1. Sift ( or whisk) together flour, baking soda, baking powder, salt and spices. Set aside.
2. Put oil, molasses, brown sugar, eggs, yolk, zest and stout in bowl of an electric mixer fitted with the paddle attachment. Mix on medium low til all combined.
3. Reduce speed to low and gradually add the flour mixture.
4. Pour about a cup of batter into each can. Fill no more than 2/3 full.
5. Place cans on a baking sheet and bake about 50 minutes, or til tester comes out clean.
6. Unmold and let them cool on a wire rack.
7. Dust tops with confectioner's sugar.
If giving as a gift, place breads back into cans once completely cooled and wrap.

Thursday, October 21, 2010

Sweet Heat Brownies

There are a lot of brownie recipes out there using spicy ingredients such as chipotle powder or smoked paprika, and this one's no exception to the unusual list. In this recipe, the heat comes from ancho chile pepper. To tone it down a bit, cinnamon is added and orange zest gives this brownie another layer of interesting flavor.
But there are two unusual ingredients in this recipe. One is chopped dates and the other is pumpkin seeds. The story that introduced this recipe never mentioned anything about the secret ingredient of dates, which I thought was a little odd, considering I don't recall ever seeing a brownie recipe using this. The wierd thing about this is that you barely notice dates being in the brownie. They seem to blend into the batter so well that I don't think most tasters would realize what's in it. Adding some chocolate chips to the batter would also help disguise the dates.
These brownies come out very moist, with that unusual complex flavor and the addition of the ancho chile pepper didn't seem overpowering, and I used 3 teaspoons!

So begin by melting the chocolate with the butter and set it aside to cool a bit.
Beat together the eggs, sugar, vanilla, ancho chili pepper, orange zest and cinnamon.
Roughly chop the dates and set them aside for a minute.

Stir the melted chocolate and butter mixture into the creamed mixture.

Then stir in the flour and salt.

Then the dates.

Add the pecans and pumpkin seeds, reserving a handful to sprinkle on top.

Spoon the mixture into your prepared pan and spread evenly. Sprinkle the remaining pecans and pumpkin seeds on top.
Bake til the center is just set, about 25 minutes. Don't overbake or the brownies will lose their chewy texture.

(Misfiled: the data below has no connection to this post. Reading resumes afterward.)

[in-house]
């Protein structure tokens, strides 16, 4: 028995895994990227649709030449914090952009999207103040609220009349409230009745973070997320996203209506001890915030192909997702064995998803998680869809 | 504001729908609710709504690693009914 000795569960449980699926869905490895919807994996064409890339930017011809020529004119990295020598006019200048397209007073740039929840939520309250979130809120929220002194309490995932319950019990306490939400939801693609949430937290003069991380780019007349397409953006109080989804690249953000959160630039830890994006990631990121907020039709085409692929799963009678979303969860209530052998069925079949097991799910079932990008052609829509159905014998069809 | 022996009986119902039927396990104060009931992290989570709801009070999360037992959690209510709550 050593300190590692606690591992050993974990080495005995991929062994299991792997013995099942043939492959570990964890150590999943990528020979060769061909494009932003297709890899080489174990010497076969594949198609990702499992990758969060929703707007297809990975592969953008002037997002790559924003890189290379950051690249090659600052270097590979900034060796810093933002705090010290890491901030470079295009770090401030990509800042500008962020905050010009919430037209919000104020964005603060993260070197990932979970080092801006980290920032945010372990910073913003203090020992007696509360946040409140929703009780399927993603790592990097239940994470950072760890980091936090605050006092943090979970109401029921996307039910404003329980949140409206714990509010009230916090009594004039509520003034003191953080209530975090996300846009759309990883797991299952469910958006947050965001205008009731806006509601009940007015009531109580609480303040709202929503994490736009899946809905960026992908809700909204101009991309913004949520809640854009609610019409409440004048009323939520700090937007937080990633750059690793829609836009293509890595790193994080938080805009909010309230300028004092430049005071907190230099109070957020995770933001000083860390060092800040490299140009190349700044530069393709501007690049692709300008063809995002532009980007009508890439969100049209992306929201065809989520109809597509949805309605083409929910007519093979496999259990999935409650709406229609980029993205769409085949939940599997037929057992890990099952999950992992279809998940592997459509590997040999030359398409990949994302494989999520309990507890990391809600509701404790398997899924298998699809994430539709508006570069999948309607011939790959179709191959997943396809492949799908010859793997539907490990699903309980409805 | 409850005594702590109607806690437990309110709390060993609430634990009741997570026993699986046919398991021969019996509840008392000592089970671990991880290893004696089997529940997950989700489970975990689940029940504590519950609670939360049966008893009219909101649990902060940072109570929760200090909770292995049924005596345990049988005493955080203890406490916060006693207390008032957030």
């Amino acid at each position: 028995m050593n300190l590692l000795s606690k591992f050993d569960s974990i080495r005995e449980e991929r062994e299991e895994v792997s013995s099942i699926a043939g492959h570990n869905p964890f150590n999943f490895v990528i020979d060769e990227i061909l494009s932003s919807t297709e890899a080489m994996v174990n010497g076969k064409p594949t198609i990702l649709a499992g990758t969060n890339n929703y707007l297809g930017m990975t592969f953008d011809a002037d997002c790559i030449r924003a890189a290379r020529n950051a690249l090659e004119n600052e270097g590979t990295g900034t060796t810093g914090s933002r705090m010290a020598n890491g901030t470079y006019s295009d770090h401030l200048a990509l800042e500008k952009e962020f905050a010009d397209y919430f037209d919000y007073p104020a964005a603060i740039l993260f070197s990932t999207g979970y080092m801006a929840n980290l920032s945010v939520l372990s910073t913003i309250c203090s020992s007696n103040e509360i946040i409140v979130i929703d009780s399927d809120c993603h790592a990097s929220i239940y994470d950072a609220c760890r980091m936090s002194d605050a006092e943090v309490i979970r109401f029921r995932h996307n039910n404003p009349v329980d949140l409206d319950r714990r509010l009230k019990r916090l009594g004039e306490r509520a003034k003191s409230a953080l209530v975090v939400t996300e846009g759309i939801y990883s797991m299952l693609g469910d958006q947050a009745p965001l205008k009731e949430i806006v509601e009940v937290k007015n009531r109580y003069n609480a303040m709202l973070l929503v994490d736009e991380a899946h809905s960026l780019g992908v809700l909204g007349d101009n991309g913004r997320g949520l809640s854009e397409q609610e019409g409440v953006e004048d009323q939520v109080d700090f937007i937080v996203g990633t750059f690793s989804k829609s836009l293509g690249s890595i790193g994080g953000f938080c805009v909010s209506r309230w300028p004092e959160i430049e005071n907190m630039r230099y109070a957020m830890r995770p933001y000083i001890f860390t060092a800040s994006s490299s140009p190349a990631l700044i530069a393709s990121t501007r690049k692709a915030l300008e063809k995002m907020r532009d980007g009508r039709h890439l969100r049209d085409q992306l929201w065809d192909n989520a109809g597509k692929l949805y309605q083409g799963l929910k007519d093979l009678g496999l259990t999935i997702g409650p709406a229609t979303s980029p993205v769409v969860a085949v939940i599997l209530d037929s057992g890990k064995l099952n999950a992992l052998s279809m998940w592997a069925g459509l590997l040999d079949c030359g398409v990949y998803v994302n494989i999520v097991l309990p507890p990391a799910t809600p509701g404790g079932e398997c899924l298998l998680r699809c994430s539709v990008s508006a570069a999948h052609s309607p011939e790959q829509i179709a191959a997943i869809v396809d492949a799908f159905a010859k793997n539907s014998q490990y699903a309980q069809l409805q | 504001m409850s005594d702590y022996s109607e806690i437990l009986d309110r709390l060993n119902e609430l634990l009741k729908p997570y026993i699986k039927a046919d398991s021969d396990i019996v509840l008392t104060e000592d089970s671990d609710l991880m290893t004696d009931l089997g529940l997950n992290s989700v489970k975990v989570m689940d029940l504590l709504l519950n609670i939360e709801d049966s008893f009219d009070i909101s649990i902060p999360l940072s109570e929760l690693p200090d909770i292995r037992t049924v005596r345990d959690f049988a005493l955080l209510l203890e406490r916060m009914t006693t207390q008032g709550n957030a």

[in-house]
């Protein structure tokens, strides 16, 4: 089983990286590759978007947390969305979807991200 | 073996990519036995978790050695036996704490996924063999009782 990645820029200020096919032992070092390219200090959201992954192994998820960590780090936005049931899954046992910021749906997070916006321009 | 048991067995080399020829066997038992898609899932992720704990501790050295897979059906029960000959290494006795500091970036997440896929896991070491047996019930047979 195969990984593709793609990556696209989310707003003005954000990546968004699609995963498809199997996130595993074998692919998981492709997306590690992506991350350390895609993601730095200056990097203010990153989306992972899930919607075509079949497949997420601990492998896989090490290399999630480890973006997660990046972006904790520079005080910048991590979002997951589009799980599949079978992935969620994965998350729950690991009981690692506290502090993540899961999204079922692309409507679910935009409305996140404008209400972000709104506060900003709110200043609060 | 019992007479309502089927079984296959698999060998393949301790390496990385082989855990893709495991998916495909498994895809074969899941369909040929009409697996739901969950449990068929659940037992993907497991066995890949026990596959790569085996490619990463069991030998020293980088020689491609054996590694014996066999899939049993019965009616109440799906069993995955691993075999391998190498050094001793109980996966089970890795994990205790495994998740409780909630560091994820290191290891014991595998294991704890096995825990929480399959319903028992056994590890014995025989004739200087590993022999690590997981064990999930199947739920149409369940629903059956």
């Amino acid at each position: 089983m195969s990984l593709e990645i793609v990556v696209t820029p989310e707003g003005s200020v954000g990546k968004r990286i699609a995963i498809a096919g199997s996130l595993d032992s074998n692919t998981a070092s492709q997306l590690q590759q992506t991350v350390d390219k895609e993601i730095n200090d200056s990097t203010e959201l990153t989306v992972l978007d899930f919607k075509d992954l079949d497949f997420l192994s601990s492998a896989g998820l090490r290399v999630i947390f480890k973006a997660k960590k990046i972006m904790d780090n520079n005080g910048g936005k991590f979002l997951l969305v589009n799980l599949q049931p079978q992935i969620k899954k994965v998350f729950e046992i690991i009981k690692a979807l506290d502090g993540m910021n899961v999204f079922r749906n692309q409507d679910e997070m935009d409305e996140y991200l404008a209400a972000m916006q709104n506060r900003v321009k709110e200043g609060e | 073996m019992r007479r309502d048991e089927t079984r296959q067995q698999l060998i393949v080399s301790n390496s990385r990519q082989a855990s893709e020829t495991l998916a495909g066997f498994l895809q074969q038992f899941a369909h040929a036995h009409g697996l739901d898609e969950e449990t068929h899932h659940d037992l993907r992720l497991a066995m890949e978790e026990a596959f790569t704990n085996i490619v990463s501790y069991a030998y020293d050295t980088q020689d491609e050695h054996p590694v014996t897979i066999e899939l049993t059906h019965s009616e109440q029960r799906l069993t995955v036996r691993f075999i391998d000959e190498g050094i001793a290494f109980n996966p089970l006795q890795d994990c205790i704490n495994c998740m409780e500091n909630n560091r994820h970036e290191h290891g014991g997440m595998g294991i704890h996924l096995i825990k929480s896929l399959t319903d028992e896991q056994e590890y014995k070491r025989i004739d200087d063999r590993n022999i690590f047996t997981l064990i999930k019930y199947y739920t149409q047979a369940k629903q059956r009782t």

Sweet Heat Brownies ( from "The Spice Kitchen" book by Sara Engram and Katie Luber)

Makes about 24 ( 2 x 2" ) brownies
4 ozs. good quality unsweetened chocolate
8 tbsp. ( 1 stick) butter
3 large eggs
1 1/2 cups sugar
1 tsp. vanilla
3 to 4 tsp. ground ancho chile pepper ( more if you like it spicier)
1 tsp. dried orange zest ( I used 1 tsp. fresh grated zest)
2 tsp. ground cinnamon
1/2 cup AP flour
1/4 tsp. salt
1 cup dried dates, roughly chopped
1 cup chopped pecans
1/4 cup salted, toasted pumpkin seeds ( you could leave these out if you don't care for them)
Preheat oven to 350. Grease ( I lined with foil, then lightly sprayed the foil), an 8" by 12" pan and set aside. ( I don't have this size pan so I used an 8" square pan and put the leftover batter into a muffin pan to make a few smaller brownies.)
1. Melt the chocolate and butter in a heatproof bowl over simmering water. Then set it aside to let it cool.
2. With an electric mixer, beat together the eggs, sugar, vanilla, ancho chile pepper, orange zest and cinnamon.
3. Stir the chocolate/butter mixture into the egg mixture.
4. Stir in the flour, salt and dates.
5. Stir in the pecans and pumpkin seeds, reserving a handful to sprinkle on top before baking.
6. Spoon the mixture into your prepared pan and spread evenly.
7. Sprinkle to top with the reserved pecans and seeds and bake for about 25 minutes, checking to be sure the edges are not burning. Don't overbake or the brownies will lose their chewiness.
8. Allow to cool in the pan at least 30 minutes, or longer before cutting. ( Placing in the fridge will also help cool the brownies and make cutting easier.

Tuesday, October 19, 2010

Chocolate Chip Cookie Cupcakes

These cookie cupcakes were yet another recipe from Martha Stewart's magazine, "Living". Labeled bake sale cookie cupcakes, these little cakes are a snap to make and, although not included in the recipe, I think they would be great with the addition of some chocolate frosting. They would also be perfect to add to a lunchbox.
I've made chocolate chip cupcakes before and these were sooo good but these cupcakes are more cake like.
I subbed chocolate chips for the chunks called for in Martha's original recipe and it worked just fine. The only change I would make would be to place some chips ( or chunks) on top of each cake before baking because as you can see from the photos, the chips were kind of swallowed up by the batter! And they'd look so much prettier with chocolate peeking out at the top.
And..ok, if I could make just another addition, really, I'd add some nuts..for crunch, of course!